The excavation of the Tuam mass grave containing the remains of hundreds of children and infants will begin in the second half of the new year.
The grave at the former mother and baby home is estimated to contain the remains of 796 children aged 35 fetal weeks to three years, The Irish Post reports.
The Irish government approved the forensic excavation of the site in October.
Taoiseach Leo Varadkar revealed he expects an excavation to take place in the second part of the year.
"We anticipate that there'll be excavations in Tuam in the latter half of 2019, because we have to pass legislation in the Oireachtas giving us, the Government, the power to do the excavations," said the Irish leader, according to RTÉ.
"Because, for lots of reasons, we don't have the power to do that.
"So we'll have to pass that legislation in the New Year, and we'd envisage carrying out the first excavations in the second half of 2019.
"In the meantime though, we can start appointing the experts and the ground team who'll be doing the actual work."
He added: “We've never really done this before in Ireland, on this scale, so we've a lot to set up, [and] a lot to learn before we do it.”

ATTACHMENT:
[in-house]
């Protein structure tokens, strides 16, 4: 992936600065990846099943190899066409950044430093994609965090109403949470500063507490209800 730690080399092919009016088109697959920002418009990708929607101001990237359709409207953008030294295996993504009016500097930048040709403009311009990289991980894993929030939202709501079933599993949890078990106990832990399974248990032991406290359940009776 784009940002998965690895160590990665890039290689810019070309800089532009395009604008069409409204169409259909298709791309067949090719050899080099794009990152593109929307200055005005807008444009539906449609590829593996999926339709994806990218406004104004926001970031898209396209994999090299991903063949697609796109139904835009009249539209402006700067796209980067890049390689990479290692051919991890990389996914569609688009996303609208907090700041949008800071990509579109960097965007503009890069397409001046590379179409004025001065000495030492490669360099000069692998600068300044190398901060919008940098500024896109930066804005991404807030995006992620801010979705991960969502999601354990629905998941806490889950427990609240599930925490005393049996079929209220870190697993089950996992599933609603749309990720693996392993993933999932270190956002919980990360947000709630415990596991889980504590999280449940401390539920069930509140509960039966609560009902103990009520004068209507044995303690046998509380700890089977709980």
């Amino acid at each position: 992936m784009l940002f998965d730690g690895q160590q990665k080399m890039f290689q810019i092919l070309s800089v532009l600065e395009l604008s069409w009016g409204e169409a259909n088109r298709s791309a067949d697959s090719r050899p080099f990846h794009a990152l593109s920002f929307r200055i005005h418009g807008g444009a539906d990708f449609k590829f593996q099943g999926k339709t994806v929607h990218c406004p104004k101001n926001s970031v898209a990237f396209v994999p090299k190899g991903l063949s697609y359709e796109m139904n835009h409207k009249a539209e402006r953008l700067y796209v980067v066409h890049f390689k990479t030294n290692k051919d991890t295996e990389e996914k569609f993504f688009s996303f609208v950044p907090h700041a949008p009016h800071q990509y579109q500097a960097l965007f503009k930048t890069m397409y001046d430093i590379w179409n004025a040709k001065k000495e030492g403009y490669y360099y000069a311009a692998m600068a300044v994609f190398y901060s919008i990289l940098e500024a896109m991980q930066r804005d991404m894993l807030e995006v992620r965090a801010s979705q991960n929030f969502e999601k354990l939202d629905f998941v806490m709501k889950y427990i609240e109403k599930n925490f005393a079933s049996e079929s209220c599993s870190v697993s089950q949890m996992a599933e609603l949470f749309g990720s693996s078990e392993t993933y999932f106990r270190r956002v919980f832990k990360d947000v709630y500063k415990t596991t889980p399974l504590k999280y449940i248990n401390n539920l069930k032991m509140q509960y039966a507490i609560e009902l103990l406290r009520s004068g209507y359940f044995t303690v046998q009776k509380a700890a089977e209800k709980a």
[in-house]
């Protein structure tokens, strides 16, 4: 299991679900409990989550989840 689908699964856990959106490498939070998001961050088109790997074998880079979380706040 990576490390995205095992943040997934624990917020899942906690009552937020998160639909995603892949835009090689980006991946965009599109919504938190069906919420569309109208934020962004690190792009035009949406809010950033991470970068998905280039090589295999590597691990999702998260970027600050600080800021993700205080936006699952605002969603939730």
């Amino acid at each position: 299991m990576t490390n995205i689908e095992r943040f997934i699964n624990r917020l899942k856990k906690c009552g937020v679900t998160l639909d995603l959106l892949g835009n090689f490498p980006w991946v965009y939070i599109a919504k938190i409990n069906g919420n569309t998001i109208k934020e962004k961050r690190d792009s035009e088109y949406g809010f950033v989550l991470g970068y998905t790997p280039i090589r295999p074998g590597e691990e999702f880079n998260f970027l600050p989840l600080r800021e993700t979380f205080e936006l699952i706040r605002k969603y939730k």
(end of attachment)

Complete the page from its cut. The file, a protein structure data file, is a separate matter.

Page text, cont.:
"We're not entirely sure what we're getting into, but as a Government we're convinced this is the right thing to do, to remove the remains and to give those children a proper decent burial they didn't get,” he said.
The Tuam, Co Galway, home for unmarried mothers and their children operated from 1925 to 1961 and was run by the Bon Secours Sisters.
Five years ago, Catherine Corless, a local historian, discovered records showing that 796 children had died at the home, but burial records could not be found, sparking suspicion of a mass grave at the site.
“Significant quantities” of human remains were discovered at the site in 2016 and 2017.
There has been a long running campaign for an excavation of the Tuam site to recover the human remains.